Friday 6 July 2012

A Matter of Vision

Now, more than ever before, when I see an old farm, I see a blank slate.
Farms, left unused for their original purpose, sit sadly by, while decades pass, fields grow in, fences crumble, and buildings decay.
At some point, someone gave up; whether by choice or not.
At some point, these places were industrious hubs of activity, and there were promises of future prosperity.
I am always astounded when I gaze over vast fields, and envision a barn building bee.
The toil spent on these projects is incalculable.
Of course, the driving need for food and shelter would be incentive enough.

There are many more of these unkept farmsteads north of the Canadian shield edge.
Southern Ontario has bountiful soil.
Shield country is unforgiving, and doesn't encourage farming.
In the settling days, you took what you could get, and sometimes you got land, but poor land at best.
The evidence is all around cottage country, where the tourism economy outsells farming by a long shot.

In recent years, old farms have been bought as retreats and country estates.
There is an antique charm that is irresistible.
The heart and soul of the loving craftsmanship is certainly a contrast to how most homes are built now.
In an age where hearty farm cooking is a special treat to most,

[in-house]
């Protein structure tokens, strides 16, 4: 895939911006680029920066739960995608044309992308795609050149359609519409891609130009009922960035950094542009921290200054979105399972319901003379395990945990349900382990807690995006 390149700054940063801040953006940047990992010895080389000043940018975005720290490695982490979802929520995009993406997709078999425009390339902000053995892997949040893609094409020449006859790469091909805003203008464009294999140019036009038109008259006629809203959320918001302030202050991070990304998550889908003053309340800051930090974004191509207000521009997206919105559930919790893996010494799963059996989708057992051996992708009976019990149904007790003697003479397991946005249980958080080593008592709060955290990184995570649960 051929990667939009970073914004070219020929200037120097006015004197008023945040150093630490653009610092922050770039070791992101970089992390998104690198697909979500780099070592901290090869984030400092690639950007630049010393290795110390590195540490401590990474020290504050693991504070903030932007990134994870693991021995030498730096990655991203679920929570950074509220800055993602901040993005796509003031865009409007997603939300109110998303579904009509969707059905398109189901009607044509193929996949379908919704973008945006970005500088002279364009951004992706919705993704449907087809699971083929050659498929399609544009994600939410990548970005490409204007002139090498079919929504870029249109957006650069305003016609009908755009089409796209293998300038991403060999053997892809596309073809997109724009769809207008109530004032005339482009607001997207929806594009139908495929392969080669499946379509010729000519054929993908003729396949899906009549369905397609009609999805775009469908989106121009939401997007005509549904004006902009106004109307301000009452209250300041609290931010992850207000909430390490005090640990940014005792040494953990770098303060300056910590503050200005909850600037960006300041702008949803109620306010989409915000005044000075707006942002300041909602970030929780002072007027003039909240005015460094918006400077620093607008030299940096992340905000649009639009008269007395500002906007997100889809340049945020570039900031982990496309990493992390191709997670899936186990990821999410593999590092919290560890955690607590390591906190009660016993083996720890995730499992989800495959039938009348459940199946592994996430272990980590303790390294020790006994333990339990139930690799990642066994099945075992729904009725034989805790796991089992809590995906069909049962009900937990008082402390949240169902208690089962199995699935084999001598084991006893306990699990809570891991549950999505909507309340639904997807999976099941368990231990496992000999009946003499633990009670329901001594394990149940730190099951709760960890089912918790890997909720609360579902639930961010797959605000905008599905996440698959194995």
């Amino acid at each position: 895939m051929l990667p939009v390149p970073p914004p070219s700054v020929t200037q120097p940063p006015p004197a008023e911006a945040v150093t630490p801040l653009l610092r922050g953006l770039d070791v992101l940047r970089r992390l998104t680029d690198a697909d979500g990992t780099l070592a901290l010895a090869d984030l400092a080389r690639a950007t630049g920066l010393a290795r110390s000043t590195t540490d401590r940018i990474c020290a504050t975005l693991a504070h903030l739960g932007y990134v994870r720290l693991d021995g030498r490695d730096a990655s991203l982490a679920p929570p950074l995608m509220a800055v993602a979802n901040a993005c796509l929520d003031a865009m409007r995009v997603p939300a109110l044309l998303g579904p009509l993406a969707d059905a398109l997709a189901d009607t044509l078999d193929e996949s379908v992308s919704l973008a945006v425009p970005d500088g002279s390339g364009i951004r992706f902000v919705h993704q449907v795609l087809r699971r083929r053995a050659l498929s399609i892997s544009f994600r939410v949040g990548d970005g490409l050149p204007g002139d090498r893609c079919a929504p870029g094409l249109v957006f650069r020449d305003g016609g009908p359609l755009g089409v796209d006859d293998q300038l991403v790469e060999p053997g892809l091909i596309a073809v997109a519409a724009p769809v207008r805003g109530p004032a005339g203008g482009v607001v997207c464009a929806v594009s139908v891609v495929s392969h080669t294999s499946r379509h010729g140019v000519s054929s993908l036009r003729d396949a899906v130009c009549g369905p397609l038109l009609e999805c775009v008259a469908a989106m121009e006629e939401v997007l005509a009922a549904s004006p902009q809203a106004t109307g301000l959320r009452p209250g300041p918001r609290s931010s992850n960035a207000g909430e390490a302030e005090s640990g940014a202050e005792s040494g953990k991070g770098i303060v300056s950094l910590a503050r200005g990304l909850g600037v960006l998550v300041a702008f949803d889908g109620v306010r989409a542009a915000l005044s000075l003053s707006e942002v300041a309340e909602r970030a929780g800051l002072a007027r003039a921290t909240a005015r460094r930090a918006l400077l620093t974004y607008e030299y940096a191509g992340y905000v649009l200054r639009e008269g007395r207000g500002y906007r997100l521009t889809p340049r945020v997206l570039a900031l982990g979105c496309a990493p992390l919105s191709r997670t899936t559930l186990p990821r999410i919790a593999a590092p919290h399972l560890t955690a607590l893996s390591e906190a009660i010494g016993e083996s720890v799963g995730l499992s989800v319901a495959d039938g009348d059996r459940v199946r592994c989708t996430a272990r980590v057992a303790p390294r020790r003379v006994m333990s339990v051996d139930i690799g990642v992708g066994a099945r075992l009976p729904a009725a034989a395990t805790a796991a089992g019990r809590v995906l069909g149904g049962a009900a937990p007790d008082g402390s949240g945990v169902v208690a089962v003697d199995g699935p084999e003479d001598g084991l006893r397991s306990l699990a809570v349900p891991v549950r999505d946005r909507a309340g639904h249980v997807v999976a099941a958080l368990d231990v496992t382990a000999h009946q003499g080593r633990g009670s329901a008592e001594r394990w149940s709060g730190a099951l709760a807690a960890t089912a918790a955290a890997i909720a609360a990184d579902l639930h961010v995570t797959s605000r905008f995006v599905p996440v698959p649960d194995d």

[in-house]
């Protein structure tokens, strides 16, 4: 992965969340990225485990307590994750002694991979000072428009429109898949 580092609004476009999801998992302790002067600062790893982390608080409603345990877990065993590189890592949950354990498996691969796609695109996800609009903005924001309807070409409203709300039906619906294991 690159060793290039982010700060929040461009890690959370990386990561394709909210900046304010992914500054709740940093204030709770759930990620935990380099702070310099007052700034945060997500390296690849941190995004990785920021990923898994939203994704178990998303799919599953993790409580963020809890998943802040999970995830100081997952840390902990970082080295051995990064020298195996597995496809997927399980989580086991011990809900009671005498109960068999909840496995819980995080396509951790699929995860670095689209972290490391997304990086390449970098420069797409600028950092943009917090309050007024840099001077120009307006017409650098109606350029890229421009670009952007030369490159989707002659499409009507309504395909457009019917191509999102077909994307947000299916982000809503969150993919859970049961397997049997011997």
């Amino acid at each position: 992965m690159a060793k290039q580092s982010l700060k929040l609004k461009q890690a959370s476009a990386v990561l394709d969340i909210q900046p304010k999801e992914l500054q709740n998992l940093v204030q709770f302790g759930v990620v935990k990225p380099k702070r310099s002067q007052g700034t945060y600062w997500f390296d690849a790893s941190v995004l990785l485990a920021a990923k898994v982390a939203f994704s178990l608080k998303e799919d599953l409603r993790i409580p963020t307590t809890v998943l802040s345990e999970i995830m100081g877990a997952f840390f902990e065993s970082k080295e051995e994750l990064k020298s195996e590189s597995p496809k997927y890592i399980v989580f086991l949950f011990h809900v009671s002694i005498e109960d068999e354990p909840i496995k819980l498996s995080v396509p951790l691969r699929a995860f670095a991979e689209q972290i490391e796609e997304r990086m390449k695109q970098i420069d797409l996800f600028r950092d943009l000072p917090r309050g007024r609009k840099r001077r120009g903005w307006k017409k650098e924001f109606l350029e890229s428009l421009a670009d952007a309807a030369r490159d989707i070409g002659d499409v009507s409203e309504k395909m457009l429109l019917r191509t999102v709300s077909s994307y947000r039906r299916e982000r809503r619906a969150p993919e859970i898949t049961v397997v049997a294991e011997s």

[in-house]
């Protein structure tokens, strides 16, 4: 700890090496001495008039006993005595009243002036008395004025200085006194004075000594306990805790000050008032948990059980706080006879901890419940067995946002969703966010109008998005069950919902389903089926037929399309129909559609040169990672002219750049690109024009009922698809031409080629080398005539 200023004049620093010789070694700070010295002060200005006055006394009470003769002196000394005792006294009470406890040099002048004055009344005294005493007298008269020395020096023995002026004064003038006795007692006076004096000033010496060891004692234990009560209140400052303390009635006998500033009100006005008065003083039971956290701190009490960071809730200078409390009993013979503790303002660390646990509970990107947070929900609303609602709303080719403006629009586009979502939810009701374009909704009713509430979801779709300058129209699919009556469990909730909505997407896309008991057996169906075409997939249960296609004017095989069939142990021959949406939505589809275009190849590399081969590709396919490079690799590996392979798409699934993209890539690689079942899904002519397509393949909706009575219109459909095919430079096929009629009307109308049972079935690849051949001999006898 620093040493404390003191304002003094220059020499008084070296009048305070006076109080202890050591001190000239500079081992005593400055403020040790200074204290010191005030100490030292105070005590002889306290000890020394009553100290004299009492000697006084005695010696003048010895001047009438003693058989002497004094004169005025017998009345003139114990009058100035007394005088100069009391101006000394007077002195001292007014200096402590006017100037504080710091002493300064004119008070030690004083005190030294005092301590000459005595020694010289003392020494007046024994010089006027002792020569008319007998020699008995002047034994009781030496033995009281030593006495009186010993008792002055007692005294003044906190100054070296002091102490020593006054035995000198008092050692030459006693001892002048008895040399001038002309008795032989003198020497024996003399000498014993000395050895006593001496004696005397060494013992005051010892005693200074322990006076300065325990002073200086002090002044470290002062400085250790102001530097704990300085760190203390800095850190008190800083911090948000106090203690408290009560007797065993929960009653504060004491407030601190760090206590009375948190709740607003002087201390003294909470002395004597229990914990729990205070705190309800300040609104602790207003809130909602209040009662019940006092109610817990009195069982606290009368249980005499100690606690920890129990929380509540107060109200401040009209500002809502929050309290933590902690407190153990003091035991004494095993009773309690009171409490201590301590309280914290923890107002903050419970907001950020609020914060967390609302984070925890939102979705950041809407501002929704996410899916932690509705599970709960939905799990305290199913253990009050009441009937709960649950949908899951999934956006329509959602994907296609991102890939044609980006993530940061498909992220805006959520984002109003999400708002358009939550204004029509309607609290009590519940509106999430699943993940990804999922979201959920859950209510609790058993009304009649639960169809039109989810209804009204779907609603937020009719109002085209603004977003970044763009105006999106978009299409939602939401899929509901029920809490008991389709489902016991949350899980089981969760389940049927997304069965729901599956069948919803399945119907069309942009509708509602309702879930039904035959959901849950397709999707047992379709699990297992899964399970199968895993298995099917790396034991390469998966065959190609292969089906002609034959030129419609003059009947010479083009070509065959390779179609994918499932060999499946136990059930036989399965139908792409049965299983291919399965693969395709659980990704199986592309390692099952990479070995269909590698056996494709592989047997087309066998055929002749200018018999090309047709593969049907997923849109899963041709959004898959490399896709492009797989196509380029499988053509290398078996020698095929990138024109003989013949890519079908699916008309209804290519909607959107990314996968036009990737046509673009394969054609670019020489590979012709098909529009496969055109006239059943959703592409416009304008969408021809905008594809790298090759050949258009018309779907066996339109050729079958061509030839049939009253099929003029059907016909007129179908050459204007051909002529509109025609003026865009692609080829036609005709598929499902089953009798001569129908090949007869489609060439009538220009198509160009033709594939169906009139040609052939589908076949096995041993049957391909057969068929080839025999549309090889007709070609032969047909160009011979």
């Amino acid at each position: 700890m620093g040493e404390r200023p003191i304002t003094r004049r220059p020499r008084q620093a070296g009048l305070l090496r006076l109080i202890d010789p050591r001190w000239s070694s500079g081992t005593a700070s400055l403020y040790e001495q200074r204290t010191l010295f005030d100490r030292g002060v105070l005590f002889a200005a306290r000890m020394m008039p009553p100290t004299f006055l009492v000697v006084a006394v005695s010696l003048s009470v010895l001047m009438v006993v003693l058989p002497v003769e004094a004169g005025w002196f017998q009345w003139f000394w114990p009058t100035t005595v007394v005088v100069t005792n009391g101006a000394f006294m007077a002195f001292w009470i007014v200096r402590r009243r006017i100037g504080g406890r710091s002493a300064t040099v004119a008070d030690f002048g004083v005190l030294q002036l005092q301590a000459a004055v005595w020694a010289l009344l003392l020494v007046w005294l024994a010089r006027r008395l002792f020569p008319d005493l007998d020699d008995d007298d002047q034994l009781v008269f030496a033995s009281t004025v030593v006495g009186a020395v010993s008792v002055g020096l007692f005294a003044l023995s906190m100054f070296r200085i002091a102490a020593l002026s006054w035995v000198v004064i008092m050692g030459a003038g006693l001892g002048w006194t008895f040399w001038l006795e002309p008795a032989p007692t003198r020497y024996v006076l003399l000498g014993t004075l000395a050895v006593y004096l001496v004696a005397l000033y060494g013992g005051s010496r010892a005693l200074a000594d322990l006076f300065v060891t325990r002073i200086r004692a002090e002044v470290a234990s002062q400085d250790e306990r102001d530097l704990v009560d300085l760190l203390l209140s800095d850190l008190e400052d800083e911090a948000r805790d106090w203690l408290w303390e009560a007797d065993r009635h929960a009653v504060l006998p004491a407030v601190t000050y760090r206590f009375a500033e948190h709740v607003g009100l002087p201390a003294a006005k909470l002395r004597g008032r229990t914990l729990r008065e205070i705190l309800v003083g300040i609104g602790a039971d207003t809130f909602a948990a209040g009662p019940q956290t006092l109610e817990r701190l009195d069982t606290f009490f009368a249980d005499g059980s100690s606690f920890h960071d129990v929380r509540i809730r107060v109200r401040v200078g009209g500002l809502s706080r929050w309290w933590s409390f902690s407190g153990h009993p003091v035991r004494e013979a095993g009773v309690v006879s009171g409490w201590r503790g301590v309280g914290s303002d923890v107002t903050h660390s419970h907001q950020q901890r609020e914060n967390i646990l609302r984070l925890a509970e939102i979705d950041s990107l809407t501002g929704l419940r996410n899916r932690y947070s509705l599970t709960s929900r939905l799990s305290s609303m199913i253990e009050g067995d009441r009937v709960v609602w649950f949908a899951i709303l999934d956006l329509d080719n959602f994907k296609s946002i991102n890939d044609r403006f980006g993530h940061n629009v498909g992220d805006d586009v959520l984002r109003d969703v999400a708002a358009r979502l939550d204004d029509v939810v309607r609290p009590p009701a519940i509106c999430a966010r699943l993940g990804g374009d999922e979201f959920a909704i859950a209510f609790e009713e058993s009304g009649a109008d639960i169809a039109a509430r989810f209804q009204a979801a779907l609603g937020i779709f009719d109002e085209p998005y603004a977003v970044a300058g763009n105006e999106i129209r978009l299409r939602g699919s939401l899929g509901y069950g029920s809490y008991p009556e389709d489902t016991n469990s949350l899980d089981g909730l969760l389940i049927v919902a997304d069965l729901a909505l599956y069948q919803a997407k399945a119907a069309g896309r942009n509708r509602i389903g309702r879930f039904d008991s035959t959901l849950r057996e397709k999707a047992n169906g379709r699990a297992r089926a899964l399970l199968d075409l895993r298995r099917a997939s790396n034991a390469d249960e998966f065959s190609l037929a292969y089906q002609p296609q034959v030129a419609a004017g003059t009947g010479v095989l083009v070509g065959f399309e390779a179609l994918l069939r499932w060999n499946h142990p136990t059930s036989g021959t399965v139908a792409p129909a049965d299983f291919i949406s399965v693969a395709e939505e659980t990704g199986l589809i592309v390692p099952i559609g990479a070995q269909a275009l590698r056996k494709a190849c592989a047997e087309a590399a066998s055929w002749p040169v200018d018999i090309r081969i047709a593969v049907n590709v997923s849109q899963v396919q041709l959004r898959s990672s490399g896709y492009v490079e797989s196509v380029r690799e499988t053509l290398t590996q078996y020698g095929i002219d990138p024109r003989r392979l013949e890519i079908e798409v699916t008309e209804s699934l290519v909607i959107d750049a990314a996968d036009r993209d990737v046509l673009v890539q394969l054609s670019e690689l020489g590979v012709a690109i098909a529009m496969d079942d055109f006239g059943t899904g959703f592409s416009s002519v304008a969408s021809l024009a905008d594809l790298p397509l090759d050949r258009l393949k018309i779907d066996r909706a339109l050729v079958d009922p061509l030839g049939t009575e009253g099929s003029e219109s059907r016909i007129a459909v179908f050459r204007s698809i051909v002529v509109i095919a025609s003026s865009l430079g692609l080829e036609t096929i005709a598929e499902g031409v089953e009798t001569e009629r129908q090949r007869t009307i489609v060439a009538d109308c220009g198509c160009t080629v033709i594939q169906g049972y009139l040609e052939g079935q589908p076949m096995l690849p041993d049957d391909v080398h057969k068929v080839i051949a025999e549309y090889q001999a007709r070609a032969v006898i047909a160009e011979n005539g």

the old farmstead rekindles that connection with our food and family that has been largely lost.

I feel that there is a responsibility that goes along with owning a farm.
The effort to build them should not have been in vain, for while the barn still stands and the fields remain clear, the silence should be broken by the same familiar sounds that rang through the countryside so long ago.
And if not for their intended purpose, they should at least be for the cultivation of family and community.

My mind goes wild with plans and ideas when I walk through the splendour of a finished farm.
Contemplation of the past ultimately leads to the consideration of the future.
But these are not my farms.
Our course is to be the builders.
I hope that one day, someone will walk through our grounds, and think about the work we have done,
and dream about what they might do here.


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